(12) comments

David Smith

Who owns the most land on Pelican Island? Who would b$n$ fit the most from a new bridge? And yet not once has their name been mentioned in the search to obtain funding.

Craig Mason


Miceal O'Laochdha

Craig, it is the Port of Houston. They bought a lot of acreage up years ago so as to preclude Galveston from building a container port on Pelican Island that would compete with their box ship business by offering a much shorter transit time between the pilot station and the dock in one of the shipping industry's most time sensitive businesses. As the Port of Houston is governmental entity, they pay no taxes on that land. They will offer no money for a new bridge because any resulting maritime-related development by Galveston would almost certainly compete directly with them. They will hold that land forever fallow if they can, unless it becomes seriously advantageous to develop it for their own uses, not for the benefit of Galveston.

Don Schlessinger


Ray Taft

The Battleship Texas is to be towed to a shipyard for the massive repair and restoration process. It’s new, permanent location has not yet been finalized. As stated in this editorial the money is coming from the state’s Rainy Day Fund. The state of Texas can use its authority and funding to complete the project concerning the ship’s new home. State lawmakers can readily solve the bridge problem at the same time. Make Pelican Island the new home for the Battleship Texas. Everyone can come together to build a new Pelican Island bridge to replace the old bridge, so tourists can safely visit the Battleship Texas. The state can chip in to make it the bridge that the Texas A&M University wants. Everyone else can chip in to get the bridge they want. It will become the bridge that opens up Pelican Island to an economic boom. A boom that also allows lots of visitors to see the restored Battleship Texas on Pelican Island.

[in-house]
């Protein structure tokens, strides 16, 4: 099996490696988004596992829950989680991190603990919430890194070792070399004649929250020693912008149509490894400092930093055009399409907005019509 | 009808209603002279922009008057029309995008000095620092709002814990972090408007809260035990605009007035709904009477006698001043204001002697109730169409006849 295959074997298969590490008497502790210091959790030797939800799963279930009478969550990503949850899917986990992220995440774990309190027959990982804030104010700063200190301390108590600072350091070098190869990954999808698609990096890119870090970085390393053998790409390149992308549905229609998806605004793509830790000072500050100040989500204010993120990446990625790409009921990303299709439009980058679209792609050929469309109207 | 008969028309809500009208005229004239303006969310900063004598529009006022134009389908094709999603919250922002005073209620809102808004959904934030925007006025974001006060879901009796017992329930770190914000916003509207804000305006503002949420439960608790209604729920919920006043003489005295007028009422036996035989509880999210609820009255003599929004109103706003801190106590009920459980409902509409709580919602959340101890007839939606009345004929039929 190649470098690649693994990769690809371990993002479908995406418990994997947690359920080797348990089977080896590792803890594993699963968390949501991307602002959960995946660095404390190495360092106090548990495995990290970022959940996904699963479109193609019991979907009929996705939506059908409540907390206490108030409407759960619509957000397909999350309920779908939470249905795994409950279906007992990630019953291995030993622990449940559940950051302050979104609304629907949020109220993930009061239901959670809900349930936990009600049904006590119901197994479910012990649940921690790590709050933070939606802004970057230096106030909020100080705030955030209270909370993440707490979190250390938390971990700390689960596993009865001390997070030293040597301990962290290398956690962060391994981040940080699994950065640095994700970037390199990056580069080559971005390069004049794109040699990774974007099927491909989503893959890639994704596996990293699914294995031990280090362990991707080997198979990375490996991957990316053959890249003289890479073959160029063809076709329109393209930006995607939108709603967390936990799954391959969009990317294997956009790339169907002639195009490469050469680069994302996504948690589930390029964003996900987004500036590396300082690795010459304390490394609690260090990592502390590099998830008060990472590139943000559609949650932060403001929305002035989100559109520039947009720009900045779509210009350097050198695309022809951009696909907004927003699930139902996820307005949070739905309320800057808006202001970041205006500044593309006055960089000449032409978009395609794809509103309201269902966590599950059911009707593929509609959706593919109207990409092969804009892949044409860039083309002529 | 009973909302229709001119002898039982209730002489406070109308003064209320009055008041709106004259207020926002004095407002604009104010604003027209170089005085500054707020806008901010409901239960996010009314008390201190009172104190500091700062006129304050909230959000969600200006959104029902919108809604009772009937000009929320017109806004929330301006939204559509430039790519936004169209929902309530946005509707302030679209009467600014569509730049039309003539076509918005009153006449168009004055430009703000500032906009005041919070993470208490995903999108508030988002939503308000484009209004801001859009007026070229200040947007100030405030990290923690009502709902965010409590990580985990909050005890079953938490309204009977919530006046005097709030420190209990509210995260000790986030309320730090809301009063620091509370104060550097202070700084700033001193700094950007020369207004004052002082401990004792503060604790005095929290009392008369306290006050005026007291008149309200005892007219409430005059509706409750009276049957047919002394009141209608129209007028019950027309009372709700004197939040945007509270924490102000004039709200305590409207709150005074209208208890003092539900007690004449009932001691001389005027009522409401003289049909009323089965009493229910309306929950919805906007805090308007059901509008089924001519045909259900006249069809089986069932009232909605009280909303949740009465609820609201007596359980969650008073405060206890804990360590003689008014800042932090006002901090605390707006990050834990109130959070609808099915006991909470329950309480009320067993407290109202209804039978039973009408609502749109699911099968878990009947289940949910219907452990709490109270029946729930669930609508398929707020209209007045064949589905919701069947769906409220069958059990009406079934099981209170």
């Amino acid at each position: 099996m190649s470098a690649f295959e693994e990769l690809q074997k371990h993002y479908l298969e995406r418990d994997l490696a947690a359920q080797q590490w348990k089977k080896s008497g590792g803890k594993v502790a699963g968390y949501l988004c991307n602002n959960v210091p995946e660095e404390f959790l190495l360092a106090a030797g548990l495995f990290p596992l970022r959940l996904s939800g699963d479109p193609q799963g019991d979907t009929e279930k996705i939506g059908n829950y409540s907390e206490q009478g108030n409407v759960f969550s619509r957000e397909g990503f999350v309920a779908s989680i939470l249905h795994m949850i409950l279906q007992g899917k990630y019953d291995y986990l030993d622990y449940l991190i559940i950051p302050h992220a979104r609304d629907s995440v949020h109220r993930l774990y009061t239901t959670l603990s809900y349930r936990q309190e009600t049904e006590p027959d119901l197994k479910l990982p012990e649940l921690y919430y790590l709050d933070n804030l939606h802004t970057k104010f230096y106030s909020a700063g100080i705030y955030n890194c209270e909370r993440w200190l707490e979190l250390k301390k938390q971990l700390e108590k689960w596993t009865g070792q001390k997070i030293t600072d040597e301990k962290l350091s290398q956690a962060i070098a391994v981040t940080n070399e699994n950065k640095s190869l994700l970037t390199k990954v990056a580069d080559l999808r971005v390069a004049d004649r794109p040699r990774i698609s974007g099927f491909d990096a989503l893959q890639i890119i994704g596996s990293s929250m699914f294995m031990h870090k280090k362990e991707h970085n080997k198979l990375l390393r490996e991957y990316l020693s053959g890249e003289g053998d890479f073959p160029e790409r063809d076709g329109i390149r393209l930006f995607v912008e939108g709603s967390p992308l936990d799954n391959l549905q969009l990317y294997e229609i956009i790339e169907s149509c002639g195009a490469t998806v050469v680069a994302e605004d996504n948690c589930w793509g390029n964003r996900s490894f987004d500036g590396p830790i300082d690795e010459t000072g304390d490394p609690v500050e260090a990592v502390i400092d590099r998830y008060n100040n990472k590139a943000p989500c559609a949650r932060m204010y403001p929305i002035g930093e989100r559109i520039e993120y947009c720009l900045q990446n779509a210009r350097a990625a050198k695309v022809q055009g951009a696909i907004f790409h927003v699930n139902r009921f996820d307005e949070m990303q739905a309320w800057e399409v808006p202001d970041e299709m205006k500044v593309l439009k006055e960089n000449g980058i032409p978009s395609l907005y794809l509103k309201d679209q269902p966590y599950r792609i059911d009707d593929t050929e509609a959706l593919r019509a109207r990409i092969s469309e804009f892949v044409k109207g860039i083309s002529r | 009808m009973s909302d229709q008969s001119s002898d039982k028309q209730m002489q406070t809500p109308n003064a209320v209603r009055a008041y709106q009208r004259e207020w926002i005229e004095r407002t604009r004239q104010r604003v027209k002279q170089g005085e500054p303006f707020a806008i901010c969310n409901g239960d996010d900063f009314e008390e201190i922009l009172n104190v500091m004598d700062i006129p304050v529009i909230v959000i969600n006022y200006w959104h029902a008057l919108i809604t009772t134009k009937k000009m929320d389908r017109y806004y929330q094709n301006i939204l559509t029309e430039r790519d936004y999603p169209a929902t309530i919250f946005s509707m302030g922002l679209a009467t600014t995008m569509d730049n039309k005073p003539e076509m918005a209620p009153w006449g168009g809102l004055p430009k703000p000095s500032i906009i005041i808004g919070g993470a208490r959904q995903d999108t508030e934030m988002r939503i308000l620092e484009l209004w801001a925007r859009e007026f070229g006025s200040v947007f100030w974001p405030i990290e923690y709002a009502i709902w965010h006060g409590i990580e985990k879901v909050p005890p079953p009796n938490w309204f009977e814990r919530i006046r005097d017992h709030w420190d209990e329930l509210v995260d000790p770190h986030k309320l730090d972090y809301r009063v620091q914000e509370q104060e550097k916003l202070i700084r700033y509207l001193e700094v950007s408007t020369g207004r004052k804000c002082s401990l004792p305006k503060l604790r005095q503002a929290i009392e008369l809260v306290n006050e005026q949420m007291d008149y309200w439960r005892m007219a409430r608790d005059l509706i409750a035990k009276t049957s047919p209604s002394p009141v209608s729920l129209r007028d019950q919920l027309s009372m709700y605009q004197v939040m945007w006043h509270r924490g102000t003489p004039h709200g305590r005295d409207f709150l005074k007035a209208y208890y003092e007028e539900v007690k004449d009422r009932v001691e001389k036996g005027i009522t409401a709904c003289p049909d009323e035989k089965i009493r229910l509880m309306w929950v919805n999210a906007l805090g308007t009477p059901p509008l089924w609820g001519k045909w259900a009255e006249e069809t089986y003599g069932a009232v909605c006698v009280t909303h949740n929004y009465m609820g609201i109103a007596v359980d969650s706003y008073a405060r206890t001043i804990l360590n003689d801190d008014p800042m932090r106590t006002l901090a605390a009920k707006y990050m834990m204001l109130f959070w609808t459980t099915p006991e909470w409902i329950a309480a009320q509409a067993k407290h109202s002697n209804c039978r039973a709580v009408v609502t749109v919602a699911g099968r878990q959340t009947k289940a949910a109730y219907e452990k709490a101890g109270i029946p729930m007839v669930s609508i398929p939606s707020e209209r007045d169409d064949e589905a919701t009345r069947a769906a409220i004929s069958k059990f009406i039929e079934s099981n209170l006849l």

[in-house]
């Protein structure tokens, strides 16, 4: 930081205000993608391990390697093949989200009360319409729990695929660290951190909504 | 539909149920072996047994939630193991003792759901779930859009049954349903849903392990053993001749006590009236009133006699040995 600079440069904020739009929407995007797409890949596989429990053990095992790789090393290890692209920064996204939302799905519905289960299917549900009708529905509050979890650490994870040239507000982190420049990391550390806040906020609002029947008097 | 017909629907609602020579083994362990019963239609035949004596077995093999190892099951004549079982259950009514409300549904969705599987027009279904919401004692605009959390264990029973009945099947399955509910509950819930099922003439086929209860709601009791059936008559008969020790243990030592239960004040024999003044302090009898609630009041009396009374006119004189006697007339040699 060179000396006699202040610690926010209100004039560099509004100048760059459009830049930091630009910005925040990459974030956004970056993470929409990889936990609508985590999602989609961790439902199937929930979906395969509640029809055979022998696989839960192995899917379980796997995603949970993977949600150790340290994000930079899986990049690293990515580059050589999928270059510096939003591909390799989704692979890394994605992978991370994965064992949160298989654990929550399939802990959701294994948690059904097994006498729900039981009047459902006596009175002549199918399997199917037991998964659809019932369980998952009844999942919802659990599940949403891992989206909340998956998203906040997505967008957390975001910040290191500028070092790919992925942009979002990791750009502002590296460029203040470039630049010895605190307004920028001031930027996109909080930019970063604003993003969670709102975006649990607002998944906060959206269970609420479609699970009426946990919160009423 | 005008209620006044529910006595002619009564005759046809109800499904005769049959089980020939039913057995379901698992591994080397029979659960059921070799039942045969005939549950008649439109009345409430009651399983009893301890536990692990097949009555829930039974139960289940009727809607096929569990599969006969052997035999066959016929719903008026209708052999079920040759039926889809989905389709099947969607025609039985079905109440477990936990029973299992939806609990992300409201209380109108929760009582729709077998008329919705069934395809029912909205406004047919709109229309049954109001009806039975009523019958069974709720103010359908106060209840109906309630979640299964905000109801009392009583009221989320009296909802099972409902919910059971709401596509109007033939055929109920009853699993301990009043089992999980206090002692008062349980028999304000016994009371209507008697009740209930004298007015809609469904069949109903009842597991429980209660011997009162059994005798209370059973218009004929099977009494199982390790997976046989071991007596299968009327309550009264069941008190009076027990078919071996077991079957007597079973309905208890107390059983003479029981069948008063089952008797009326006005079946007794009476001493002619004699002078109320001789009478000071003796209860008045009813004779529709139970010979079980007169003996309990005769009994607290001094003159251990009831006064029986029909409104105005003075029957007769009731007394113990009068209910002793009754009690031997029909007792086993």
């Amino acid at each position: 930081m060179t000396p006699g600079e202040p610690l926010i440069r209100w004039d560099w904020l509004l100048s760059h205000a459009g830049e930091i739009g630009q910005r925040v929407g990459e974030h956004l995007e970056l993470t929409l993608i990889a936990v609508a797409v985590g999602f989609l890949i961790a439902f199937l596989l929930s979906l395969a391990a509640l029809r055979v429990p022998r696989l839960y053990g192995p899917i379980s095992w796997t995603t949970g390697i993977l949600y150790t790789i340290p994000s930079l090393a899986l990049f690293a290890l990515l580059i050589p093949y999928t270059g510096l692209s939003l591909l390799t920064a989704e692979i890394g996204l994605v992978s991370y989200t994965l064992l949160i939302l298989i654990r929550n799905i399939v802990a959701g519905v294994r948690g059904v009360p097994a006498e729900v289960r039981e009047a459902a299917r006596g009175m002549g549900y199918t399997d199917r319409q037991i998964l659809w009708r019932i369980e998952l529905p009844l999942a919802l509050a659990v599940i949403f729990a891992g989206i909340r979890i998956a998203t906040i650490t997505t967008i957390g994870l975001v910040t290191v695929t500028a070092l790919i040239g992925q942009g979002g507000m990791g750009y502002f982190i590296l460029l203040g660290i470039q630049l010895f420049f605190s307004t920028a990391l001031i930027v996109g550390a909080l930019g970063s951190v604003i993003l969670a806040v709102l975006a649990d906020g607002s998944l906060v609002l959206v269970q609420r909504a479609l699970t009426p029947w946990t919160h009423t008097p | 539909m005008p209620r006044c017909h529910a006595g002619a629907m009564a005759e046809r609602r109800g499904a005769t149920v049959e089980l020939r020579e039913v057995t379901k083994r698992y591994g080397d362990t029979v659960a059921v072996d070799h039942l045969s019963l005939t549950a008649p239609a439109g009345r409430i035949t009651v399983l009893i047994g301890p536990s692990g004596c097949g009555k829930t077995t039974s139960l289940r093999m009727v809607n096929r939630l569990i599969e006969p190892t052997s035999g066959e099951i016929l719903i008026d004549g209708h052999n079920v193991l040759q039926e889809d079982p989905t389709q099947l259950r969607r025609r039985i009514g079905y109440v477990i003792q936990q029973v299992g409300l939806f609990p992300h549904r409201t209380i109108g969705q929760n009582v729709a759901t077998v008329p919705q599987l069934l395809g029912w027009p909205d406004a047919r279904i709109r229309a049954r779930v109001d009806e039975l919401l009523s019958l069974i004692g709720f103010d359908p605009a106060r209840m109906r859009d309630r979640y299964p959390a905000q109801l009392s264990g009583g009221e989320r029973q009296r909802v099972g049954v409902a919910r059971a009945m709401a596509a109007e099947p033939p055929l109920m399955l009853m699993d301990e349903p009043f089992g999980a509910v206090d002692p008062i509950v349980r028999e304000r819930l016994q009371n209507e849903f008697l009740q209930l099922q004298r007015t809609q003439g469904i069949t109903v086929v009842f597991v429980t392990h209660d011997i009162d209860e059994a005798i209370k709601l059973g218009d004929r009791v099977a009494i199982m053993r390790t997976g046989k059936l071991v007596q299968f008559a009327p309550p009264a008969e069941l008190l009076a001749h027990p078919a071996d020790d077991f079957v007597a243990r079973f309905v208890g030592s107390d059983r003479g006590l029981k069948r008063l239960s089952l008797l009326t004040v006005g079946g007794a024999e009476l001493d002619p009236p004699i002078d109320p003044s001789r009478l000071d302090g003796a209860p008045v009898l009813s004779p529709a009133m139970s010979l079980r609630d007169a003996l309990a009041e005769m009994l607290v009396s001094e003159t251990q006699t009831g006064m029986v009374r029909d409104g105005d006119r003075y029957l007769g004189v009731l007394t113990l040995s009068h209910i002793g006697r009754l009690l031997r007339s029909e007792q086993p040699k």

Miceal O'Laochdha

An excellent and sensible suggestion Mr. Taft. The foundation operating the USS Texas wants to install it at Pier 21 after the shipyard period. That is not a good use of Pier 21 and your suggestion here is a much better plan. Install the USS Texas at an expanded park with the USS Stewart and the submarine already at Pelican Island and tie State funding contribution to the new Pelican Island bridge; routed around the TAMUG campus, to that effort. And make it the Land Bridge option with rail connection, while they are at it.

Dan Freeman

The submarine is the USS Cavalla (SS-244). On her maiden patrol Cavalla, en route to her station in the eastern Philippines, made contact with a large Japanese task force on 17 June. Cavalla tracked the force for several hours, relaying information which contributed to the United States victory in the Battle of the Philippine Sea (commonly known as the "Marianas Turkey Shoot") on 19–20 June 1944. On 19 June she caught the carrier ShÅkaku recovering planes, and quickly fired a spread of six torpedoes, with three hits. ShÅkaku sank at 11°50′N 137°57′E. After a severe depth charging by three destroyers, Cavalla escaped to continue her patrol, with relatively minor damage by depth charges from the Urakaze. The feat earned her a Presidential Unit Citation.

Don Schlessinger

Why don't we do this. Build the bridge and road around the Aggies as they want us to do, but make any access to and from the new road gravel, or gravel and sand. If they want to improve on their new gravel road let them build it themselves. A&M is a school full of great engineers, they should have no problem making their own access to the school.

Doug Sivyer

LOL, [beam]

Gary Miller

Don! Build the bridge A&M wants with no access to the campus?

Gary Miller

A&M Should offer a majority share of funding for the bridge before being given a majority voice on what bridge is built. Put up A&M or shut up.

Jose' Boix

Just wondering. On Tuesday, November 7, 2017: Voters OK $80 million Galveston County bond package. One project slated for funding through the package would be $5 million to match existing county funds to repair of the Pelican Bridge connecting Galveston to Pelican Island. I wonder how is this money being managed.